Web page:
My honest thoughts on cottage cheese ice cream: it shouldn’t be made as a no-churn ice cream. Cottage cheese could be a fabulous base for ice cream, but its high water content makes it a very bad choice for a no-churn ice cream. 

If you want a “healthy” ice cream, blend up your favorite frozen fruit in a food processor or blender with a splash of cream or dairy-free milk. Voila! It’s delicious. I do this often with bananas and peanut butter or mangos and cream. Or try our Healthy Banana Milkshake.

And if you want a no-fuss no-churn ice cream, make a version of this No-Churn Cherry Ice Cream (substitute the cherry mixture with 1 cup of your favorite jam). 

For a really good cottage cheese ice cream, you should churn the cottage cheese mixture in an ice cream maker instead of simply freezing it. Churning will quickly chill down the mixture which creates small ice crystals. The opposite happens when the mixture freezes slowly in a loaf pan.

ice cream in a green glass bowl with a spoon

Tips for Making the Best Cottage Cheese Ice Cream

Ok, so now that you know how I feel about this viral cottage cheese ice cream, let’s talk about ways you can make it better! 

If you want a cottage cheese ice cream that’s as enjoyable as the real deal while boasting a high amount of protein, here’s what I would recommend:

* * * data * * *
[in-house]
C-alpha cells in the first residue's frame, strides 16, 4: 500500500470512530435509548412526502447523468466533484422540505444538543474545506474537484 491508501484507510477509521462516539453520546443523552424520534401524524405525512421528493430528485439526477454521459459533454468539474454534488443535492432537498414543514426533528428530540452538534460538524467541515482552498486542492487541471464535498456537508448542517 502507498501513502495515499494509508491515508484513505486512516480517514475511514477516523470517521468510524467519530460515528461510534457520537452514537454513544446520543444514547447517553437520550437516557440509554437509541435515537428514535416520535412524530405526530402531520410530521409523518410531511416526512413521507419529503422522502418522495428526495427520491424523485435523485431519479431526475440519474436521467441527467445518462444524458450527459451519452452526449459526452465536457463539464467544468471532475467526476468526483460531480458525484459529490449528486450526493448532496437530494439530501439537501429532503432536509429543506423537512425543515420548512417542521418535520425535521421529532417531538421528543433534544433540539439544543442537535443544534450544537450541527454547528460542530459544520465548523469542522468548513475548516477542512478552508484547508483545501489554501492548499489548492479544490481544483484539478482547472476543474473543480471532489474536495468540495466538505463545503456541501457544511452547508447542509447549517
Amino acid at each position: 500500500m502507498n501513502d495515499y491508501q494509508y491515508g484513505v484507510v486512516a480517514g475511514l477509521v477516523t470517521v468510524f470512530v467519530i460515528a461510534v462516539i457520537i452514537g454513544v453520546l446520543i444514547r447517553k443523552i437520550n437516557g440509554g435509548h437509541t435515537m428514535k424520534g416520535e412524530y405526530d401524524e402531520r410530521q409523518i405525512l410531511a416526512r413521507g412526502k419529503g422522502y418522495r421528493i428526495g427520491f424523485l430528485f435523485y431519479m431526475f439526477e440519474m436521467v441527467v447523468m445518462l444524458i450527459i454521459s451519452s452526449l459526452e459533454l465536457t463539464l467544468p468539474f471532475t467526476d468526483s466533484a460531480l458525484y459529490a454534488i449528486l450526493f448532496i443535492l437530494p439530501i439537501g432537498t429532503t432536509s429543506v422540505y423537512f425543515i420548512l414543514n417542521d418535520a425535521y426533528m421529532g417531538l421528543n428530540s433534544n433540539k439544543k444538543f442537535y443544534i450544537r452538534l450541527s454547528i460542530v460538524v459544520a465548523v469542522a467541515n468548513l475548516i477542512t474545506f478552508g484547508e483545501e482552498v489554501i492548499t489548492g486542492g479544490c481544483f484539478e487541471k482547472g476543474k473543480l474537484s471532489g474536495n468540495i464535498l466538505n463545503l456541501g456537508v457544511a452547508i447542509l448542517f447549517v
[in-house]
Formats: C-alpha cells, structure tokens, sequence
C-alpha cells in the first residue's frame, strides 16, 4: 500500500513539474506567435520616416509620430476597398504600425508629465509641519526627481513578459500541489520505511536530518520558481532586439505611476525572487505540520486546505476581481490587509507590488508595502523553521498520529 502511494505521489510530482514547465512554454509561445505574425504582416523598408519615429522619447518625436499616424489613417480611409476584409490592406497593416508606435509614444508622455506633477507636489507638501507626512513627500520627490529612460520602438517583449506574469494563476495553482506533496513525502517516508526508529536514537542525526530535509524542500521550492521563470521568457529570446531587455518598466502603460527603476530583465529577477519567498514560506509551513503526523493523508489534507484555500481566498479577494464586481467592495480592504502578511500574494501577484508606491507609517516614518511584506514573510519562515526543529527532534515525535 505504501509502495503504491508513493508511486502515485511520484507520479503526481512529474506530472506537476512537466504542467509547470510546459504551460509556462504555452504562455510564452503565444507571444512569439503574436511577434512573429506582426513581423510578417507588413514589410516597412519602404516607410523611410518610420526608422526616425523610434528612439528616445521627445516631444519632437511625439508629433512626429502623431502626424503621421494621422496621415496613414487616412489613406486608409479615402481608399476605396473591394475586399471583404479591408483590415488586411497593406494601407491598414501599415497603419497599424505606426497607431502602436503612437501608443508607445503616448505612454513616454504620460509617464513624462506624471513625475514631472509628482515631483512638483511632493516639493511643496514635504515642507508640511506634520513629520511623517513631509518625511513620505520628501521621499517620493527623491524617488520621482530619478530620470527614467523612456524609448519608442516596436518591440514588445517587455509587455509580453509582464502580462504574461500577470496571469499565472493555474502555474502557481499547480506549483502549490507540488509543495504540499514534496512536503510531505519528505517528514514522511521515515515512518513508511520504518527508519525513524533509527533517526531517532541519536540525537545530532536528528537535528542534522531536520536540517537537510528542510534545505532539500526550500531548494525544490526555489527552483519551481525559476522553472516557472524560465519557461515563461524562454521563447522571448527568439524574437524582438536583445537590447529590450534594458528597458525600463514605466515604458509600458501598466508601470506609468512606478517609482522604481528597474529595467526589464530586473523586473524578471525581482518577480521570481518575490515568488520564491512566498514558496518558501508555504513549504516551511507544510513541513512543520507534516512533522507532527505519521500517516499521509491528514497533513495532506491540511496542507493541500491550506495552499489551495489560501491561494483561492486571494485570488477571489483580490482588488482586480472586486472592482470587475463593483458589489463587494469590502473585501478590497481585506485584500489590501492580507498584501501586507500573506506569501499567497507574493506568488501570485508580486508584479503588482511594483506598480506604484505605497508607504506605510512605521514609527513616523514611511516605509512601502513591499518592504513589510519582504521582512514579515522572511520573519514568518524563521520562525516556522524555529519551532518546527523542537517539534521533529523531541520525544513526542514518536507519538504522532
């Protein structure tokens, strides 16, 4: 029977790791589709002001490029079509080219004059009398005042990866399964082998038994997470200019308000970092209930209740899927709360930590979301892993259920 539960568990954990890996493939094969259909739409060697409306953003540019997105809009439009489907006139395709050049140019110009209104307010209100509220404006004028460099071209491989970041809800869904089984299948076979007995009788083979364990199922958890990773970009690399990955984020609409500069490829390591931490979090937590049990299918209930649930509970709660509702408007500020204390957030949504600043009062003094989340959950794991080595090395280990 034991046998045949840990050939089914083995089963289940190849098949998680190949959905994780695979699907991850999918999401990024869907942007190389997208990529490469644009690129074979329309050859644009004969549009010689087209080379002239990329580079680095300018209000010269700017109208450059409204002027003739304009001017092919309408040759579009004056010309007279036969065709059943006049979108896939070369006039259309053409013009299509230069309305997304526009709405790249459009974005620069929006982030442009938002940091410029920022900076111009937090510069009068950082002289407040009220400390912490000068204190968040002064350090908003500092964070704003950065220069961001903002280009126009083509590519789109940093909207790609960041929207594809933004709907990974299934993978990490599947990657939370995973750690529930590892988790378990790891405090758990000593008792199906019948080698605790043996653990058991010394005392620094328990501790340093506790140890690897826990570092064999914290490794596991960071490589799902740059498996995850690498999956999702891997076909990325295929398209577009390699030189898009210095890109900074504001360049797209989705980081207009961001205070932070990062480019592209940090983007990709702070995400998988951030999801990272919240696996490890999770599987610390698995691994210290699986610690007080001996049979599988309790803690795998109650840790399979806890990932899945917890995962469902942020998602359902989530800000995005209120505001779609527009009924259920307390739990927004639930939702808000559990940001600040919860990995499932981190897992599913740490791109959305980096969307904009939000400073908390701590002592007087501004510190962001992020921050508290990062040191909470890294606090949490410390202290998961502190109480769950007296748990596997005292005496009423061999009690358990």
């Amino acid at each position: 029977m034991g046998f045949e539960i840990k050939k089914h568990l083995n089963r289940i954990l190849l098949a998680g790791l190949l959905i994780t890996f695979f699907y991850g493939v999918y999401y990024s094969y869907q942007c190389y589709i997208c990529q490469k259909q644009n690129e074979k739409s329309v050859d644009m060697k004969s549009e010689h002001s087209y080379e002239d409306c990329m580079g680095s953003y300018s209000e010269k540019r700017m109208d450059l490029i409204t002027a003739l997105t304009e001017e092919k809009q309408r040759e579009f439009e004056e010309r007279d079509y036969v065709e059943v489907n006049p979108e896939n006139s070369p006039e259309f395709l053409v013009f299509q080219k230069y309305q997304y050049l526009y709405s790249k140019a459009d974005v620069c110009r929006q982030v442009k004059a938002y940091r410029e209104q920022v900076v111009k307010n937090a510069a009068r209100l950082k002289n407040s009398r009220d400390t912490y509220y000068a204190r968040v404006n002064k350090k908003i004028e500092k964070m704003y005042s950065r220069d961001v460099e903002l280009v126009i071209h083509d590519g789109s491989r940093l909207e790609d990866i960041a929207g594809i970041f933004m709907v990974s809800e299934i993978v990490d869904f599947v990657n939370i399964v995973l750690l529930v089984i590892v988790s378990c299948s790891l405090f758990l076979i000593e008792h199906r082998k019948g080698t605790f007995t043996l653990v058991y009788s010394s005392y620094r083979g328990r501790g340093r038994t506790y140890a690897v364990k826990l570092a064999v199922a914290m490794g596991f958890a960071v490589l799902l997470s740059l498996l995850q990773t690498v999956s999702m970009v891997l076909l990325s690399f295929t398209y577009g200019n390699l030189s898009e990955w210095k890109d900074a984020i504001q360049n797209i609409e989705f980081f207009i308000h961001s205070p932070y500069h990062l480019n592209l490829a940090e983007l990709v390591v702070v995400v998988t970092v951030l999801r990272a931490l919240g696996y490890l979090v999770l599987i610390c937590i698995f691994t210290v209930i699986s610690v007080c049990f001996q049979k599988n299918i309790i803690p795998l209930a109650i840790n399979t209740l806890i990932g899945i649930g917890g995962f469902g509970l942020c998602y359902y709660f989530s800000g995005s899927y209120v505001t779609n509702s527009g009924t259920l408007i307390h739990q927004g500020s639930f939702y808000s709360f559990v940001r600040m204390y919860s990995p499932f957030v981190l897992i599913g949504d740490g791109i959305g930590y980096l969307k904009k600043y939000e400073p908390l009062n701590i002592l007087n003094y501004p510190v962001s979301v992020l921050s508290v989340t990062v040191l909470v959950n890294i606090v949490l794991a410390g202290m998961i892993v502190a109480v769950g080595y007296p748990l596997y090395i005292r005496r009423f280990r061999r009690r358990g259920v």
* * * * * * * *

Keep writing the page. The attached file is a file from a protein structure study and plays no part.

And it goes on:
• Use a 1:1 ratio of cottage cheese to heavy cream (you’d be safe being a bit heavier handed on the cottage cheese, but be sure to use a good bit of cream).
  • You don’t have to use honey. You can use sugar, corn syrup, honey or sweetened condensed milk. A good rule of thumb: add ¾ cup sweetener per 3 cups of dairy used. 
  • Consider adding some tempered egg yolks. This is a traditional ice cream custard practice. To do this: heat the cream and sweetener in a small saucepan over medium until the sugar has dissolved and the cream is about 175ºF. Remove the cream from heat and slowly whisk the cream into the egg yolks until combined. Then combine all of this with the blended cottage cheese and you’re ready to churn! 
  • Which brings me to my last and arguably the most important recommendation. Churn cottage cheese ice cream! Let the cottage cheese mixture chill in the refrigerator before you churn it in an ice cream maker. Together, these two steps will quickly chill the ice cream and small ice crystals will form. If you simply pour the mixture into a loaf pan (i.e. “no-churn”) the mixture freezes slowly and large ice crystals are formed. 
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About The Author

Lauren Grant is a professional culinary food scientist, food writer, recipe developer, and food photographer. Lauren is a previous magazine editor and test kitchen developer and has had work published in major national publications including Diabetic Living Magazine, Midwest Living Magazine, Cuisine at Home Magazine, EatingWell.com, AmericasTestKitchen.com, and more.

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  1. First of all,.amazing flavor combination, will have to try it. Secondly, I’m kind of bummed because I was looking forward to trying this but it doesn’t seem to be all that. How would you say it compares to frozen yogurt?

    1. It seems really similar to frozen yogurt—just as icy. If you have a good frozen yogurt recipe you like, then I would use that as your guide and add in this flavor combo!